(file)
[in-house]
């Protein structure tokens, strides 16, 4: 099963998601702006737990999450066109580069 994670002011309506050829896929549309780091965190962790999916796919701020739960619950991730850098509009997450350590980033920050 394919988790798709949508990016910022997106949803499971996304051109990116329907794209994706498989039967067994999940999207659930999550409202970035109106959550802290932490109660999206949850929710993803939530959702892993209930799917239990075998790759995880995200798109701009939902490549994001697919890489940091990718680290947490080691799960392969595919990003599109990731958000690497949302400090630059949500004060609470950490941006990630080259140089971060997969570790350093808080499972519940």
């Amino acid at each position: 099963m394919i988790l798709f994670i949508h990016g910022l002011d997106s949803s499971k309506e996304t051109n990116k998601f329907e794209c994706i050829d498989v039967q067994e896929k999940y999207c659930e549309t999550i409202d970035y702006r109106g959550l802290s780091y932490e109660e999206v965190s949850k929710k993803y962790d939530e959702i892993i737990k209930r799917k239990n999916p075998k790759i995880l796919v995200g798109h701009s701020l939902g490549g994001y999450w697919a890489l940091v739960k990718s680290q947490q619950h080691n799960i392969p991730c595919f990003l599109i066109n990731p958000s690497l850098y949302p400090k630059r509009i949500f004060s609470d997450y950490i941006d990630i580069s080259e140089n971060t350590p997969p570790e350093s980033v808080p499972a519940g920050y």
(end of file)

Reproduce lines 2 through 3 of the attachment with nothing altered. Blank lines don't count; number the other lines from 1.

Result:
């Protein structure tokens, strides 16, 4: 099963998601702006737990999450066109580069 994670002011309506050829896929549309780091965190962790999916796919701020739960619950991730850098509009997450350590980033920050 394919988790798709949508990016910022997106949803499971996304051109990116329907794209994706498989039967067994999940999207659930999550409202970035109106959550802290932490109660999206949850929710993803939530959702892993209930799917239990075998790759995880995200798109701009939902490549994001697919890489940091990718680290947490080691799960392969595919990003599109990731958000690497949302400090630059949500004060609470950490941006990630080259140089971060997969570790350093808080499972519940």
């Amino acid at each position: 099963m394919i988790l798709f994670i949508h990016g910022l002011d997106s949803s499971k309506e996304t051109n990116k998601f329907e794209c994706i050829d498989v039967q067994e896929k999940y999207c659930e549309t999550i409202d970035y702006r109106g959550l802290s780091y932490e109660e999206v965190s949850k929710k993803y962790d939530e959702i892993i737990k209930r799917k239990n999916p075998k790759i995880l796919v995200g798109h701009s701020l939902g490549g994001y999450w697919a890489l940091v739960k990718s680290q947490q619950h080691n799960i392969p991730c595919f990003l599109i066109n990731p958000s690497l850098y949302p400090k630059r509009i949500f004060s609470d997450y950490i941006d990630i580069s080259e140089n971060t350590p997969p570790e350093s980033v808080p499972a519940g920050y």